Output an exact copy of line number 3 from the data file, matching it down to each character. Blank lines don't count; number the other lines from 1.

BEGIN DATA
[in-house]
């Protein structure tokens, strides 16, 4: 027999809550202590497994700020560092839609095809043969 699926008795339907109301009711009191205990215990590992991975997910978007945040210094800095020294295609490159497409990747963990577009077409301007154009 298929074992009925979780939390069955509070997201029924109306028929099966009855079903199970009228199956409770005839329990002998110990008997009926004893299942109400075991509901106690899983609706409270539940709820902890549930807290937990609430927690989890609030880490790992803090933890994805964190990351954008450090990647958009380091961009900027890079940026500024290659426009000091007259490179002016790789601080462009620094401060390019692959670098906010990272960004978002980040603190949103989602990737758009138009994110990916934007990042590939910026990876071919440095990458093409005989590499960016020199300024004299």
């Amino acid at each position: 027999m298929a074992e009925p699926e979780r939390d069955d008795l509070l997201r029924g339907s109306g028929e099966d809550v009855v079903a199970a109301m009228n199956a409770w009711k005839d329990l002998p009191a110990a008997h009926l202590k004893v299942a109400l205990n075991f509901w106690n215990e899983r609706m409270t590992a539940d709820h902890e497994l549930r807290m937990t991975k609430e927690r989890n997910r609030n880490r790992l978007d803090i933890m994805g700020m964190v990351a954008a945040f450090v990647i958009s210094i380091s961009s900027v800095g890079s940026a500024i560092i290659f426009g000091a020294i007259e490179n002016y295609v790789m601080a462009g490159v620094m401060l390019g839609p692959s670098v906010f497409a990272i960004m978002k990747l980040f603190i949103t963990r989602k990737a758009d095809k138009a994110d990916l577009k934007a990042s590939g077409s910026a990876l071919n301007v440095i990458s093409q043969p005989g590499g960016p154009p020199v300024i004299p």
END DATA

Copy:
């Amino acid at each position: 027999m298929a074992e009925p699926e979780r939390d069955d008795l509070l997201r029924g339907s109306g028929e099966d809550v009855v079903a199970a109301m009228n199956a409770w009711k005839d329990l002998p009191a110990a008997h009926l202590k004893v299942a109400l205990n075991f509901w106690n215990e899983r609706m409270t590992a539940d709820h902890e497994l549930r807290m937990t991975k609430e927690r989890n997910r609030n880490r790992l978007d803090i933890m994805g700020m964190v990351a954008a945040f450090v990647i958009s210094i380091s961009s900027v800095g890079s940026a500024i560092i290659f426009g000091a020294i007259e490179n002016y295609v790789m601080a462009g490159v620094m401060l390019g839609p692959s670098v906010f497409a990272i960004m978002k990747l980040f603190i949103t963990r989602k990737a758009d095809k138009a994110d990916l577009k934007a990042s590939g077409s910026a990876l071919n301007v440095i990458s093409q043969p005989g590499g960016p154009p020199v300024i004299p």